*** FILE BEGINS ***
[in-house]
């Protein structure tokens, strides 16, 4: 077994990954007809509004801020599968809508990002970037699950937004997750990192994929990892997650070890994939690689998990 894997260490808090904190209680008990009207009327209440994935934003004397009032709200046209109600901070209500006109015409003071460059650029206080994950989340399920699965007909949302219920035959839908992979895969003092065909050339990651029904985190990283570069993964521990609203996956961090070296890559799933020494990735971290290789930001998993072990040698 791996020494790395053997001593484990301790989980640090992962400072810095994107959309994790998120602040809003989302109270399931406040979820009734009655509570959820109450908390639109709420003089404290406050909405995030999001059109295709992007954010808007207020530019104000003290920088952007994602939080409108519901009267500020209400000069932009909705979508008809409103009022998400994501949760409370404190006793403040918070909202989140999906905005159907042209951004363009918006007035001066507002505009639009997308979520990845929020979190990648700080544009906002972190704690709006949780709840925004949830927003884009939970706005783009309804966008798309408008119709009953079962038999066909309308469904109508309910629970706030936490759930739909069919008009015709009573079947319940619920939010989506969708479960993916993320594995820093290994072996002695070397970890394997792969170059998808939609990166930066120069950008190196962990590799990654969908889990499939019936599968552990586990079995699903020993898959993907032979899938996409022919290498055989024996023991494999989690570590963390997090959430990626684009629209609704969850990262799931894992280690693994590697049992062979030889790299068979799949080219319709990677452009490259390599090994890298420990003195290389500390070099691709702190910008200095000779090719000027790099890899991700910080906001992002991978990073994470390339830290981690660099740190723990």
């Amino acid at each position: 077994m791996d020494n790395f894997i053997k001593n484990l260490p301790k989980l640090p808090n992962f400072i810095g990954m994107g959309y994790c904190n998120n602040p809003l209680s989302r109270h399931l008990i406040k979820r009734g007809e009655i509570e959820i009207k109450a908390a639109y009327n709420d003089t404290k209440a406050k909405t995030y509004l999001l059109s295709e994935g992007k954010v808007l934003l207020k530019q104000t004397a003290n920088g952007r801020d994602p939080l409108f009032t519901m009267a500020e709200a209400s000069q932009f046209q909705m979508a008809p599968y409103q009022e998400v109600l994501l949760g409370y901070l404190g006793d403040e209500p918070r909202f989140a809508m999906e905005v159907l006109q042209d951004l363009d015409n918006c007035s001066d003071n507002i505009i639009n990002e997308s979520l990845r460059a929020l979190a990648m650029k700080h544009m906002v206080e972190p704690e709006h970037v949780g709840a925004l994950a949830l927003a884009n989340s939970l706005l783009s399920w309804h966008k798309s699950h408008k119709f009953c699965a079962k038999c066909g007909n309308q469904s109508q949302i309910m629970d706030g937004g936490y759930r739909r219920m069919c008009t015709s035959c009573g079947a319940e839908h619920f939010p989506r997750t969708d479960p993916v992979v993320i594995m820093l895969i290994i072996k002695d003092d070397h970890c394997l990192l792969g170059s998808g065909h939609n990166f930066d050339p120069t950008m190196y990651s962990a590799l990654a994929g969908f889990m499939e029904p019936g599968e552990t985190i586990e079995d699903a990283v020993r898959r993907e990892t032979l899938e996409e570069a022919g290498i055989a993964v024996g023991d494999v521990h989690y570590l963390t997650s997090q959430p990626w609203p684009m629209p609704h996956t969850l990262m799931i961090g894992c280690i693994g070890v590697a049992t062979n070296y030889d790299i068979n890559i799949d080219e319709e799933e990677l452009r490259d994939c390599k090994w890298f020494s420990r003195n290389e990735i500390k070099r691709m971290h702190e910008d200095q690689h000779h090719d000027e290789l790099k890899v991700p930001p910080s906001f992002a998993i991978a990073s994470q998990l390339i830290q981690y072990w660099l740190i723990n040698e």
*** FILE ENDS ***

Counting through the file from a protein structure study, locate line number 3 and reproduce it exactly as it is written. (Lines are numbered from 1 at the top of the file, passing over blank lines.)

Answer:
């Amino acid at each position: 077994m791996d020494n790395f894997i053997k001593n484990l260490p301790k989980l640090p808090n992962f400072i810095g990954m994107g959309y994790c904190n998120n602040p809003l209680s989302r109270h399931l008990i406040k979820r009734g007809e009655i509570e959820i009207k109450a908390a639109y009327n709420d003089t404290k209440a406050k909405t995030y509004l999001l059109s295709e994935g992007k954010v808007l934003l207020k530019q104000t004397a003290n920088g952007r801020d994602p939080l409108f009032t519901m009267a500020e709200a209400s000069q932009f046209q909705m979508a008809p599968y409103q009022e998400v109600l994501l949760g409370y901070l404190g006793d403040e209500p918070r909202f989140a809508m999906e905005v159907l006109q042209d951004l363009d015409n918006c007035s001066d003071n507002i505009i639009n990002e997308s979520l990845r460059a929020l979190a990648m650029k700080h544009m906002v206080e972190p704690e709006h970037v949780g709840a925004l994950a949830l927003a884009n989340s939970l706005l783009s399920w309804h966008k798309s699950h408008k119709f009953c699965a079962k038999c066909g007909n309308q469904s109508q949302i309910m629970d706030g937004g936490y759930r739909r219920m069919c008009t015709s035959c009573g079947a319940e839908h619920f939010p989506r997750t969708d479960p993916v992979v993320i594995m820093l895969i290994i072996k002695d003092d070397h970890c394997l990192l792969g170059s998808g065909h939609n990166f930066d050339p120069t950008m190196y990651s962990a590799l990654a994929g969908f889990m499939e029904p019936g599968e552990t985190i586990e079995d699903a990283v020993r898959r993907e990892t032979l899938e996409e570069a022919g290498i055989a993964v024996g023991d494999v521990h989690y570590l963390t997650s997090q959430p990626w609203p684009m629209p609704h996956t969850l990262m799931i961090g894992c280690i693994g070890v590697a049992t062979n070296y030889d790299i068979n890559i799949d080219e319709e799933e990677l452009r490259d994939c390599k090994w890298f020494s420990r003195n290389e990735i500390k070099r691709m971290h702190e910008d200095q690689h000779h090719d000027e290789l790099k890899v991700p930001p910080s906001f992002a998993i991978a990073s994470q998990l390339i830290q981690y072990w660099l740190i723990n040698e």